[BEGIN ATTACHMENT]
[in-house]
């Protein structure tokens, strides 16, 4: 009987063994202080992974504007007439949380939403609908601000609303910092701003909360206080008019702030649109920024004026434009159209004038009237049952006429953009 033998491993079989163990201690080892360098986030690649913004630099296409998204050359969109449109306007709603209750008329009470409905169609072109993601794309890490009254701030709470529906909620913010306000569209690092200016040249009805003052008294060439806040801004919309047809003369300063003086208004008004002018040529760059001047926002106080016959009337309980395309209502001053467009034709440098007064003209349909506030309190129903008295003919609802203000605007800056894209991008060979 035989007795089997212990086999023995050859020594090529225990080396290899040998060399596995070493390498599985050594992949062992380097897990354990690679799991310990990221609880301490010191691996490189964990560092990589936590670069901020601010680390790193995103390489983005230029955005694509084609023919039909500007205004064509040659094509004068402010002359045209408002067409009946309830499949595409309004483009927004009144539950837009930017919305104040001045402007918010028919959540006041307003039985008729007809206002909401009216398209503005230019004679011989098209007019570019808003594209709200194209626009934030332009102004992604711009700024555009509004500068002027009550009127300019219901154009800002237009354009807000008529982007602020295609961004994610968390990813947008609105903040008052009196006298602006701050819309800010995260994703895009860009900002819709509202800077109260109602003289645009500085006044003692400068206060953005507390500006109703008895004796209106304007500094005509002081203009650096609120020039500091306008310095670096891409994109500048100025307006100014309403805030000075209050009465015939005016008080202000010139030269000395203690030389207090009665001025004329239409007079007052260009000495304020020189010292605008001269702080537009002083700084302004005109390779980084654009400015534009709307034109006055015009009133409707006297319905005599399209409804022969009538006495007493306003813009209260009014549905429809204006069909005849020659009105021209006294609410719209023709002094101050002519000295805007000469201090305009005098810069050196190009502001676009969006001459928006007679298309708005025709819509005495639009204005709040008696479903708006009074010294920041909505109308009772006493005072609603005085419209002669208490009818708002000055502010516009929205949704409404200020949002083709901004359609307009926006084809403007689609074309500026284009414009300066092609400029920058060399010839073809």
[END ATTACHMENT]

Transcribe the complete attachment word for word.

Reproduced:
[in-house]
């Protein structure tokens, strides 16, 4: 009987063994202080992974504007007439949380939403609908601000609303910092701003909360206080008019702030649109920024004026434009159209004038009237049952006429953009 033998491993079989163990201690080892360098986030690649913004630099296409998204050359969109449109306007709603209750008329009470409905169609072109993601794309890490009254701030709470529906909620913010306000569209690092200016040249009805003052008294060439806040801004919309047809003369300063003086208004008004002018040529760059001047926002106080016959009337309980395309209502001053467009034709440098007064003209349909506030309190129903008295003919609802203000605007800056894209991008060979 035989007795089997212990086999023995050859020594090529225990080396290899040998060399596995070493390498599985050594992949062992380097897990354990690679799991310990990221609880301490010191691996490189964990560092990589936590670069901020601010680390790193995103390489983005230029955005694509084609023919039909500007205004064509040659094509004068402010002359045209408002067409009946309830499949595409309004483009927004009144539950837009930017919305104040001045402007918010028919959540006041307003039985008729007809206002909401009216398209503005230019004679011989098209007019570019808003594209709200194209626009934030332009102004992604711009700024555009509004500068002027009550009127300019219901154009800002237009354009807000008529982007602020295609961004994610968390990813947008609105903040008052009196006298602006701050819309800010995260994703895009860009900002819709509202800077109260109602003289645009500085006044003692400068206060953005507390500006109703008895004796209106304007500094005509002081203009650096609120020039500091306008310095670096891409994109500048100025307006100014309403805030000075209050009465015939005016008080202000010139030269000395203690030389207090009665001025004329239409007079007052260009000495304020020189010292605008001269702080537009002083700084302004005109390779980084654009400015534009709307034109006055015009009133409707006297319905005599399209409804022969009538006495007493306003813009209260009014549905429809204006069909005849020659009105021209006294609410719209023709002094101050002519000295805007000469201090305009005098810069050196190009502001676009969006001459928006007679298309708005025709819509005495639009204005709040008696479903708006009074010294920041909505109308009772006493005072609603005085419209002669208490009818708002000055502010516009929205949704409404200020949002083709901004359609307009926006084809403007689609074309500026284009414009300066092609400029920058060399010839073809």